Wednesday, December 19, 2012
Sandy Hook Elementary: The Face of Autism?
Currently, the face of autism spectrum disorder (ASD) is being implicated as a potential reason for the unthinkable acts of nightmare-type violence that occurred on December 14, 2012. These acts of violence stole the lives of 20 innocent children and seven school staff members. These acts were so well planned out that the most experienced experts in our nation are having difficulties finding evidence to answer the loudest & most resounding question bouncing off the minds of the people. WHY did this happen?
Individuals diagnosed with autism spectrum disorder (ASD) may have social impairments, communication & speech delays, and atypical behavioral expressions. These impairments, deficits, and expressions are due to neuro-developmental components of their brain cortex that function differently than the typical person. A neuro-developmental disorder is not a mental illness, although some individuals with ASD may suffer from comorbid mental conditions (e.g., depression & obsessive-compulsive disorder). Aggression is also an area of concern for many parents and caregivers of individuals with an ASD. However, aggression is typically reactionary to an inability to effectively communicate, heightened environmental stimulation, or being abused. Understanding the feelings of others is another criterion used to diagnose a child with ASD. This is typically an issue during the infant years, although there are some individuals that keep this as they age. However, it is no more prevalent than the typical individual that lacks empathy. The most effective evidence-based treatment for ASD is applied behavioral analysis (ABA) beginning at an early age. This intervention is used to increase useful behaviors and decrease problematic behaviors. Many individuals with ASD also receive speech therapy and occupational therapy. Mental health medications are not typically used to treat ASD symptoms. I would like to highlight the fact that neuro-developmental disorders are not the same as mental illnesses.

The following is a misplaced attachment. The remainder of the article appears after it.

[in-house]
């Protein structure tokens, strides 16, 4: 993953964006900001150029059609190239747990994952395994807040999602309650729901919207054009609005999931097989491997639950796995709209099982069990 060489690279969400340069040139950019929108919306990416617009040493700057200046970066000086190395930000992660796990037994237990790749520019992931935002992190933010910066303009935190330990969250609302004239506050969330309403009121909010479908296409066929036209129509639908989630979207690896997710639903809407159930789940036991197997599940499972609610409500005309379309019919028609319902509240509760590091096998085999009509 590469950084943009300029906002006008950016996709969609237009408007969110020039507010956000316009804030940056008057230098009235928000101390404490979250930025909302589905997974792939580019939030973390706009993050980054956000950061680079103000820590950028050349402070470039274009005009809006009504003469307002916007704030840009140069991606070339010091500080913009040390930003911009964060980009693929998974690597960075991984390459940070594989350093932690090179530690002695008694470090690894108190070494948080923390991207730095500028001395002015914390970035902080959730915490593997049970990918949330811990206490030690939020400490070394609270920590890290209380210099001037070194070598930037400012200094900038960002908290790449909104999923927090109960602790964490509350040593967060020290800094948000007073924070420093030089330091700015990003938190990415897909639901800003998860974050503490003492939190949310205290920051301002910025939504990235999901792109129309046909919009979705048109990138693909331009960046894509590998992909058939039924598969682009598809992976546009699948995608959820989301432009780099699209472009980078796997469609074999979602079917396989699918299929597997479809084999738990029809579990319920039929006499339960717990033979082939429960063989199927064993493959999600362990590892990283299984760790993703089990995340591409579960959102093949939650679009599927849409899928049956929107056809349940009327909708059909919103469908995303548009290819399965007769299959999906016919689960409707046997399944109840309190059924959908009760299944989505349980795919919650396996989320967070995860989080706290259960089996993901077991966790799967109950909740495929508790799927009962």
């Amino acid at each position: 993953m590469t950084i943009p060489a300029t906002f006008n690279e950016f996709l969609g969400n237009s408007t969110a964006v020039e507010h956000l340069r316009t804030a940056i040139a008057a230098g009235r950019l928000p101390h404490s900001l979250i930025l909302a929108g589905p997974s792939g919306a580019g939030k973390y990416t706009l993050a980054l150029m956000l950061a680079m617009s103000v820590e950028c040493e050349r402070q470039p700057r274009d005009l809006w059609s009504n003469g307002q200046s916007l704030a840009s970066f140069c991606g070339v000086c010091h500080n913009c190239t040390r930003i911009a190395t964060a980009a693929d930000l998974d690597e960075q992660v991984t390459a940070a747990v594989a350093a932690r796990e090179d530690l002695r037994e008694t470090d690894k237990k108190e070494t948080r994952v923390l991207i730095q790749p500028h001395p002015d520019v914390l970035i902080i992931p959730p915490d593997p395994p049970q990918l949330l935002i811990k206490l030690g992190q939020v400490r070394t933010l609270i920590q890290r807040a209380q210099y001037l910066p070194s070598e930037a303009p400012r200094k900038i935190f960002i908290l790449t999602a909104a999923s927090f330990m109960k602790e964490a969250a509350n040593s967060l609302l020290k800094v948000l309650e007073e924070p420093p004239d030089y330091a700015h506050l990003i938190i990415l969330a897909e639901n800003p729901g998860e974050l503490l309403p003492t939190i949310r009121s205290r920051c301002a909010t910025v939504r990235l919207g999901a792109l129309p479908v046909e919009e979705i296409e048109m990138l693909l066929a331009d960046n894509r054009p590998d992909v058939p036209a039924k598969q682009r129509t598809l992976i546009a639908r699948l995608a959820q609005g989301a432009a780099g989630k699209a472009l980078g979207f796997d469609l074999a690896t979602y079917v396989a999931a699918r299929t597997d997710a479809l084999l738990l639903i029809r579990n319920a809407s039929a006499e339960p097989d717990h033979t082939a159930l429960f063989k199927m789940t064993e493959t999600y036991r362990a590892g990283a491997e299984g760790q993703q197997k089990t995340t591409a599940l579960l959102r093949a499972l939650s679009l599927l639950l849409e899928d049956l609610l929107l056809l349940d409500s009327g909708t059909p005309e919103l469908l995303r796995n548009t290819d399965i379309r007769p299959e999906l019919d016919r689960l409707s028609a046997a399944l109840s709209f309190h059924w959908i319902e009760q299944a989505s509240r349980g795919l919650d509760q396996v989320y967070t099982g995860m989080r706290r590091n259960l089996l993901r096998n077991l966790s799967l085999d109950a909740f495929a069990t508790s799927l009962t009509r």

The day after 14 December 2012, my husband asked me to watch a documentary on the 1997 North Hollywood Bank Robbery - Shooting Rampage. As I watched, I literally felt as if I were watching a movie. I could not believe these men were using illegally modified fully automatic guns, with high capacity drum magazines and ammunition capable of penetrating police body armor, as if they were playing a video game. I was so thankful no one was killed (except the shooters). Later we did a Wikipedia search on this shooting rampage only to find out that these men had been picked up four years earlier with a trunk load of guns, ammo, and everything one needs to kill a mass of people. Interestingly, these men were released from jail after 100 days and given back most of their property. Now we, the readers, were privy to a short & limited background on these two individuals, but there was clearly a lot of "history" missing. This history may have given us a reason as to why these men "went out" as they did.
What history do we have on this current mass murderer? Was he on medications? Was he also diagnosed with mental or medical conditions?
The scenes of the DC Sniper, Aurora, Columbine, Virginia Tech and another recent senseless shooting rampage will always be fresh in the minds of the reigning generation. What do all of these mass murderers have in common besides their preferred choice in weaponry? Perhaps we need to press the experts to assist us in answering that question instead of using the face of autism as the answer. Especially knowing these other mass murderers were not diagnosed with ASD.
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